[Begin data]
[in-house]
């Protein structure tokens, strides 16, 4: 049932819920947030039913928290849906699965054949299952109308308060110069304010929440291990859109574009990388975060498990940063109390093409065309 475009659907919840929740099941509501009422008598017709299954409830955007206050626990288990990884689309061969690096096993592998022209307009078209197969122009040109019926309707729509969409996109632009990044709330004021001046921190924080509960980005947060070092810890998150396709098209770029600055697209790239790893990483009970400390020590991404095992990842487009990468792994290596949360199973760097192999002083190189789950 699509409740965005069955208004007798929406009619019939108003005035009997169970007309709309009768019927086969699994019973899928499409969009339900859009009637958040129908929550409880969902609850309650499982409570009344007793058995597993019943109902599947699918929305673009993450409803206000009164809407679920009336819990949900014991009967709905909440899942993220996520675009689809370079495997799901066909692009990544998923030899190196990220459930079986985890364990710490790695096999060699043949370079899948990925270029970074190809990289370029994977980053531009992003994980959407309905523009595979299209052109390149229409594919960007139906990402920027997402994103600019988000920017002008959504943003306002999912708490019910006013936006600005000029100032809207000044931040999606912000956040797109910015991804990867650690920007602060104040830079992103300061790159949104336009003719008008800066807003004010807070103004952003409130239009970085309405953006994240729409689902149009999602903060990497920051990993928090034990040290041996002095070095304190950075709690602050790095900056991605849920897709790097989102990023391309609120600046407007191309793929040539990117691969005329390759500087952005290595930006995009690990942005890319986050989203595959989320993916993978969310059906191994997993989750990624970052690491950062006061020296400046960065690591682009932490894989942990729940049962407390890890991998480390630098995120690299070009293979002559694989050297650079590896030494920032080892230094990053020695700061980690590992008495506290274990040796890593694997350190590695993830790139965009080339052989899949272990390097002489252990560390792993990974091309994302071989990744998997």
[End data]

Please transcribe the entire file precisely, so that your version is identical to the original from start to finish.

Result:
[in-house]
């Protein structure tokens, strides 16, 4: 049932819920947030039913928290849906699965054949299952109308308060110069304010929440291990859109574009990388975060498990940063109390093409065309 475009659907919840929740099941509501009422008598017709299954409830955007206050626990288990990884689309061969690096096993592998022209307009078209197969122009040109019926309707729509969409996109632009990044709330004021001046921190924080509960980005947060070092810890998150396709098209770029600055697209790239790893990483009970400390020590991404095992990842487009990468792994290596949360199973760097192999002083190189789950 699509409740965005069955208004007798929406009619019939108003005035009997169970007309709309009768019927086969699994019973899928499409969009339900859009009637958040129908929550409880969902609850309650499982409570009344007793058995597993019943109902599947699918929305673009993450409803206000009164809407679920009336819990949900014991009967709905909440899942993220996520675009689809370079495997799901066909692009990544998923030899190196990220459930079986985890364990710490790695096999060699043949370079899948990925270029970074190809990289370029994977980053531009992003994980959407309905523009595979299209052109390149229409594919960007139906990402920027997402994103600019988000920017002008959504943003306002999912708490019910006013936006600005000029100032809207000044931040999606912000956040797109910015991804990867650690920007602060104040830079992103300061790159949104336009003719008008800066807003004010807070103004952003409130239009970085309405953006994240729409689902149009999602903060990497920051990993928090034990040290041996002095070095304190950075709690602050790095900056991605849920897709790097989102990023391309609120600046407007191309793929040539990117691969005329390759500087952005290595930006995009690990942005890319986050989203595959989320993916993978969310059906191994997993989750990624970052690491950062006061020296400046960065690591682009932490894989942990729940049962407390890890991998480390630098995120690299070009293979002559694989050297650079590896030494920032080892230094990053020695700061980690590992008495506290274990040796890593694997350190590695993830790139965009080339052989899949272990390097002489252990560390792993990974091309994302071989990744998997």